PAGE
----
'That will do! That will do very well indeed!' said he, nodding a critical head. 'In these times a slight indication of travel or hard work upon a costume is more fashionable than the foppishness of the Incroyable. I have heard ladies remark that it was in better taste. Now, sir, if you will kindly follow me.
His solicitude about my dress filled me with surprise, but this was soon forgotten in the shock which was awaiting me. For as we passed down the passage and into a large hall which seemed strangely familiar to me, there was a full-length portrait of my father standing right in front of me. I stood staring with a gasp of astonishment, and turned to see the cold grey eyes of my companion fixed upon me with a humorous glitter.
'You seem surprised, Monsieur de Laval,' said he.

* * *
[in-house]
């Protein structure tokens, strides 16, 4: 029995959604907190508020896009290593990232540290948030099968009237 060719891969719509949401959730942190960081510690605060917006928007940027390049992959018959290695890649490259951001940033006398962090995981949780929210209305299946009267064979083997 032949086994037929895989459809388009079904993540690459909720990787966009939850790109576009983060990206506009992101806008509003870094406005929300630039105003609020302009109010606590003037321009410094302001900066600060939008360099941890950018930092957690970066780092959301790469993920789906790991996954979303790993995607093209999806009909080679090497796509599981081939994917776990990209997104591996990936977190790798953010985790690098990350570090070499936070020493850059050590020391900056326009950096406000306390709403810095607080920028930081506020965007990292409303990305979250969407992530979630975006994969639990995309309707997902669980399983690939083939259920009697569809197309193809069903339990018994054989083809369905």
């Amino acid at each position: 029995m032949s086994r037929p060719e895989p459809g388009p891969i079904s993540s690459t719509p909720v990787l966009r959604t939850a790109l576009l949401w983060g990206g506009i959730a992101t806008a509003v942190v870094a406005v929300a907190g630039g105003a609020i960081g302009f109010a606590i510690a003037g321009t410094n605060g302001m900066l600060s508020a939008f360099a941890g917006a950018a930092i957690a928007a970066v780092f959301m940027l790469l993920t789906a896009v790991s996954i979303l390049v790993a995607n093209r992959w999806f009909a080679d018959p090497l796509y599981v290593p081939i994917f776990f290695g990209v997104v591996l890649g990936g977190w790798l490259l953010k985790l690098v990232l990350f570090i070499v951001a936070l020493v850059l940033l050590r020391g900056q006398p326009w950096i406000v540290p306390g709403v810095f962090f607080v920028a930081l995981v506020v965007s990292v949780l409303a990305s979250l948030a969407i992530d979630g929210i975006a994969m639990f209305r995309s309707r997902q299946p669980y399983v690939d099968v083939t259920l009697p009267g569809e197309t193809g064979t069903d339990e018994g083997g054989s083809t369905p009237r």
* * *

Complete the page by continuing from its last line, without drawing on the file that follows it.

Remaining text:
'For God's sake,' said I, 'do not trifle with me any further! Who are you, and what is this place to which you have taken me?'
For answer he broke into one of his dry chuckles, and, laying his skinny brown hand upon my wrist, he led me into a large apartment. In the centre was a table, tastefully laid, and beyond it in a low chair a young lady was seated, with a book in her hand. She rose as we entered, and I saw that she was tall and slender, with a dark face, pronounced features, and black eyes of extraordinary brilliancy. Even in that one glance it struck me that the expression with which she regarded me was by no means a friendly one.
'Sibylle,' said my host, and his words took the breath from my lips, 'this is your cousin from England, Louis de Laval. This, my dear nephew, is my only daughter, Sibylle Bernac.'
'I am your mother's brother, Charles Bernac.'
'You are my Uncle Bernac!' I stammered at him like an idiot. 'But why did you not tell me so?' I cried.